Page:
News & Brews April 12, 2024

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Gov. Shapiro attends White House state dinner

The Inquirer reports that on Wednesday, Gov. Josh Shapiro and First Lady Lori Shapiro attended the White House state dinner honoring the relationship between the U.S. and Japan. “The Shapiros were among more than 200 guests, including the Clintons, Jeff Bezos, and members of the Biden family.” And while Shapiro has his own presidential ambitions, “The governor has vowed to do whatever it takes to get Biden reelected, and his attendance Wednesday night shows that their alliance remains strong.”

How the media wants you to vet candidates

Spotlight PA has provided a guide for how it thinks you should vet candidates for office. One way, specifically for incumbents, is to look at voting records (makes sense). Spotlight provides the list of bills it thinks are important—of course, this list may or may not be the same bills that voters think are important. Spotlight also provides its list of organizations that endorse or recommend candidates. So, check out the guide, but realize it’s the perspective of one media outlet.

Editorial: Anonymous donations to gov’t should be subject to Right-to-Know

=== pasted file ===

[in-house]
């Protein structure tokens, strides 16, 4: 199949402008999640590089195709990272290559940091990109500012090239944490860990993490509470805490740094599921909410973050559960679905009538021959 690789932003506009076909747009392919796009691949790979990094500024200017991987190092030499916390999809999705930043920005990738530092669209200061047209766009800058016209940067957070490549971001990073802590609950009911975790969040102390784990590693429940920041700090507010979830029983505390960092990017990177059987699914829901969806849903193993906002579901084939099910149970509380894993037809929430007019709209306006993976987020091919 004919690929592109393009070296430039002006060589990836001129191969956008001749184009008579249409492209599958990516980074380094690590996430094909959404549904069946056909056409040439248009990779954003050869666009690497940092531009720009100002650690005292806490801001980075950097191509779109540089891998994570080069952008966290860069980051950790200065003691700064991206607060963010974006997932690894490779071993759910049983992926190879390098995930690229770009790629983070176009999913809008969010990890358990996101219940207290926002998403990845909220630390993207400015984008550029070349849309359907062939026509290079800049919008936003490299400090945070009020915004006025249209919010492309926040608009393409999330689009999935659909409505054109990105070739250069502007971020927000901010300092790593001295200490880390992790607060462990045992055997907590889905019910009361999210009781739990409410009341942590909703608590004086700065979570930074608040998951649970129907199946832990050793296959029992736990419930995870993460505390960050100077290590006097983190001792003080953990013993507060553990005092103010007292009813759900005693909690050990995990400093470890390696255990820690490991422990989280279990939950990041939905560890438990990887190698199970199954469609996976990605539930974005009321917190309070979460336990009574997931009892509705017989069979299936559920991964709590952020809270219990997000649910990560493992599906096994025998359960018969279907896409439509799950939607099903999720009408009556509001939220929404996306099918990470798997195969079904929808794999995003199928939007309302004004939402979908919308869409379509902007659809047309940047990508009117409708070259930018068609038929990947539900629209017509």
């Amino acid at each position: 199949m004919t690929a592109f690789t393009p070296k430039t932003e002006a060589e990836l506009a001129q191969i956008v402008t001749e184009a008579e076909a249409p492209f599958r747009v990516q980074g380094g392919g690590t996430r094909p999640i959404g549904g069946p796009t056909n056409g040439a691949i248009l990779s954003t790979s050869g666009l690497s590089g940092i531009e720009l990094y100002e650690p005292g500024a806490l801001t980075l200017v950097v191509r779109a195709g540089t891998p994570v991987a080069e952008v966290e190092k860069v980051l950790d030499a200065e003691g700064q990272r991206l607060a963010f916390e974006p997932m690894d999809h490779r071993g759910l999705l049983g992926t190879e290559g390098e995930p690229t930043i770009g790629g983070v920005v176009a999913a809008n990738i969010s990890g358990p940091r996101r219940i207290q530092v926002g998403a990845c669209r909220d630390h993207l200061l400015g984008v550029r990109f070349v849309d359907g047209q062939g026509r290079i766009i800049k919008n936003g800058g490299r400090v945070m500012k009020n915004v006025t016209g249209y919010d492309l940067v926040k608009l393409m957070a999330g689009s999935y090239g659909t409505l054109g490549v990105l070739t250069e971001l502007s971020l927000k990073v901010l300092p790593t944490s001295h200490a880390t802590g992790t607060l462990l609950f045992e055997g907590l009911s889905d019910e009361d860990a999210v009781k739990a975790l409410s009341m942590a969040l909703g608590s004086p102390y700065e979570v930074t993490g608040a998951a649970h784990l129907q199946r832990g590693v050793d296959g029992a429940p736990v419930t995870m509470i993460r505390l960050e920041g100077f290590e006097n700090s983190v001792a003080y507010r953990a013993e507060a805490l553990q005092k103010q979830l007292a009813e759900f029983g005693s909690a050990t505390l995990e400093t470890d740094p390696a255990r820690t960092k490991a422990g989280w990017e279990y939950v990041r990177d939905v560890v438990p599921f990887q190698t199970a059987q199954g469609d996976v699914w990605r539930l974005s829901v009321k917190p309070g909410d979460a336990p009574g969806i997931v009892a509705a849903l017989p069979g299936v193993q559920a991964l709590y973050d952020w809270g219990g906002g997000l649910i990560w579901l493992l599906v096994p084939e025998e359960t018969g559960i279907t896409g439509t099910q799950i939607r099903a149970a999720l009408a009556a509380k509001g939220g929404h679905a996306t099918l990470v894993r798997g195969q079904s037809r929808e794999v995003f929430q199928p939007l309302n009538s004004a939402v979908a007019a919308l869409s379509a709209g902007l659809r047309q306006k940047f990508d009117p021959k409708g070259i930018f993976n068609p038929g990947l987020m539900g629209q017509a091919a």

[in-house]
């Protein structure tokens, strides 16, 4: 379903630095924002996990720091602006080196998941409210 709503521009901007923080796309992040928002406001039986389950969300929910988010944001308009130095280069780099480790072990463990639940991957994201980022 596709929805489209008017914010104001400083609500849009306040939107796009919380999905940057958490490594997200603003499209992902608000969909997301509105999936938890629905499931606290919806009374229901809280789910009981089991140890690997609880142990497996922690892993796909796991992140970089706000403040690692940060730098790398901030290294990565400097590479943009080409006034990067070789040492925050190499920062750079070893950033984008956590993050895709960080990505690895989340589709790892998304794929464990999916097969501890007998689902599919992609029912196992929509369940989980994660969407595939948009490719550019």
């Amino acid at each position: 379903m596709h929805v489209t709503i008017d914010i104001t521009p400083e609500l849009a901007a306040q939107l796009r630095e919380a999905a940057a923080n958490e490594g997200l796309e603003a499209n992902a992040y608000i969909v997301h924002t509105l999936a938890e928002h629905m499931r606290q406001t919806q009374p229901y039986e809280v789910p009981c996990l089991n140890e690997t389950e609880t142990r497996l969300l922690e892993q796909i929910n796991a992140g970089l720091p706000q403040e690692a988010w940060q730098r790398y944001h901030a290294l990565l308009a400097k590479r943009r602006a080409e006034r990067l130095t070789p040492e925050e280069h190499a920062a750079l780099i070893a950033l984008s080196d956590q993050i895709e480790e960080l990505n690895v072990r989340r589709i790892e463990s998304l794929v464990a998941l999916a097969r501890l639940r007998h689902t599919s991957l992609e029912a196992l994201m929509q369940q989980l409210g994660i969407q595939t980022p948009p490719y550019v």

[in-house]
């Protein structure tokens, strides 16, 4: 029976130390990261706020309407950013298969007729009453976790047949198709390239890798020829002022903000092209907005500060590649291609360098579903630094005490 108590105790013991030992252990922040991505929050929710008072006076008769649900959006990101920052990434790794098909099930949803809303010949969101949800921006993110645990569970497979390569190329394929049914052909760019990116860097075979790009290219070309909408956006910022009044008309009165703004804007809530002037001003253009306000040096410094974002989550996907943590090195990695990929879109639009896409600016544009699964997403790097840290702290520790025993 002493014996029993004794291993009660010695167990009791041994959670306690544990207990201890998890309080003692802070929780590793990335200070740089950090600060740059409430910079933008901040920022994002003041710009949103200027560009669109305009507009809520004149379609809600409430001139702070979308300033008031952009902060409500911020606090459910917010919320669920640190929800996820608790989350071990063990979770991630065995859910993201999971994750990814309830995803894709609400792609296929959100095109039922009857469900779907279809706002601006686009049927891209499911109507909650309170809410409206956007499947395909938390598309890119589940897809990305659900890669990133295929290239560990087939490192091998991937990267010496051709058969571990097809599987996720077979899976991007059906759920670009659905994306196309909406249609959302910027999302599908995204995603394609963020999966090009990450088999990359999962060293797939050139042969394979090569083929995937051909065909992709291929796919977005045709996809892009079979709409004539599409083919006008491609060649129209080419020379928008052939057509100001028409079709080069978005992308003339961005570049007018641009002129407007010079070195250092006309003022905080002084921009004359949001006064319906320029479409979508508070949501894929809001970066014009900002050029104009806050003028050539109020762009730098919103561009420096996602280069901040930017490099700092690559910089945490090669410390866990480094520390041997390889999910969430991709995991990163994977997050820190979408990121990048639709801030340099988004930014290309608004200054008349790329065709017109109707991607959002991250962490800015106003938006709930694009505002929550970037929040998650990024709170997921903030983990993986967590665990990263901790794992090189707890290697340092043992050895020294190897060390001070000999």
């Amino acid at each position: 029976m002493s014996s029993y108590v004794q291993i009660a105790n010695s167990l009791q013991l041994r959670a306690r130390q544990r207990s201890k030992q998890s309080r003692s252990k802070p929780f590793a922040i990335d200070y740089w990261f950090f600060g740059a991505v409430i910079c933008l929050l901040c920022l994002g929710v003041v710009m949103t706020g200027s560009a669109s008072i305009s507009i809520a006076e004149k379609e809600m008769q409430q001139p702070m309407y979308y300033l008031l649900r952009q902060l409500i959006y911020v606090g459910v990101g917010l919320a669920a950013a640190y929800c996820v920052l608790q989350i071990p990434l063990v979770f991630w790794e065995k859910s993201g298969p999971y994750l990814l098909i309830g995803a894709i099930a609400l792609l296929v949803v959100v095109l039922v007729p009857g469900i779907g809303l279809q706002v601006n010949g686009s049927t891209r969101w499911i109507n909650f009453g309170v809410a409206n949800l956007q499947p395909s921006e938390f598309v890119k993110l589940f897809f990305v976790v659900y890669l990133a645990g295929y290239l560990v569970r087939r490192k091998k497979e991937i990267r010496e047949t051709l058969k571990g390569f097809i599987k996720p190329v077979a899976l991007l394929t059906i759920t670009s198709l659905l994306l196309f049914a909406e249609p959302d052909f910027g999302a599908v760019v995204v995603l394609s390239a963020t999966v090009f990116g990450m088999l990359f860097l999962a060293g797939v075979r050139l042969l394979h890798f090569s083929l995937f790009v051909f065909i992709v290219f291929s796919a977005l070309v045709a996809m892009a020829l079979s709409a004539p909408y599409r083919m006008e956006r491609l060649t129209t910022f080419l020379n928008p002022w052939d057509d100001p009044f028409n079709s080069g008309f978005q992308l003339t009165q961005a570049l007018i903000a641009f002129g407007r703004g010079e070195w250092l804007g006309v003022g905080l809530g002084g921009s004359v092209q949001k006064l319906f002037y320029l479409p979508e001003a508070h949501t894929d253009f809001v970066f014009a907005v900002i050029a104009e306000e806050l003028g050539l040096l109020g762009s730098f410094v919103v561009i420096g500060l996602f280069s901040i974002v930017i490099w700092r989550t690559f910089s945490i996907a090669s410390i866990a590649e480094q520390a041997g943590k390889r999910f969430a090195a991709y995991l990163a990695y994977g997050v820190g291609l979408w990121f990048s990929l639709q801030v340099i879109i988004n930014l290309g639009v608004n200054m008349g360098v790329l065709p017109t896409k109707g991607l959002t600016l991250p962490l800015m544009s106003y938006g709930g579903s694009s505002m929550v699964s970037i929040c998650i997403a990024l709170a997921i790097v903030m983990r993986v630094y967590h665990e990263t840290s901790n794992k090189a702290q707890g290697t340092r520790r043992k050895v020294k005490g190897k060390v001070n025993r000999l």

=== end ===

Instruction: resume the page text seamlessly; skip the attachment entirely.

The Pittsburgh Tribune-Review Editorial Board points out what it deems a flaw in Pennsylvania’s Right-to-Know law: Anonymous donations to government entities are exempt from the law—provided the donations are from individuals and not businesses. “Giving to government is different from giving to a charity,” the Ed Board writes. “A charity can promise anonymity without a problem…. Give to government and there can be questions about quid pro quo. Was there an expectation that giving money for one project means the donor’s property will be protected in zoning or services will be used for a contract? There are very real reasons to keep a name quiet — and some of them are a bit sketchy.”

Senators hold hearing on Pa. as innovation leader

Yesterday, the Pa. Senate Majority Policy Committee held a hearing on innovation in Pa. The Center Square reports that among the themes was “figur[ing] out ways to keep young people from fleeing for greener pastures elsewhere.” Read the story here, or click here for video and testimony from the hearing.

Op-Ed: ‘Cutting cyber charter funding hurts Pa. students’

If Pa. cyber charter schools “were their own school district,” their approximately 68,000-member student body “would comprise one of the largest student bodies in the commonwealth, second only to the 118,000 students enrolled in Philadelphia’s school district,” writes the Commonwealth Foundation’s Rachel Langan. Why, then, are Gov. Shapiro and some lawmakers pushing for a 44% funding cut to these students? “Cyber charter students are public school students and deserve a fully funded education, just like every other kid in Pennsylvania. Lawmakers need to value cyber students as much as they value brick-and-mortar students.”

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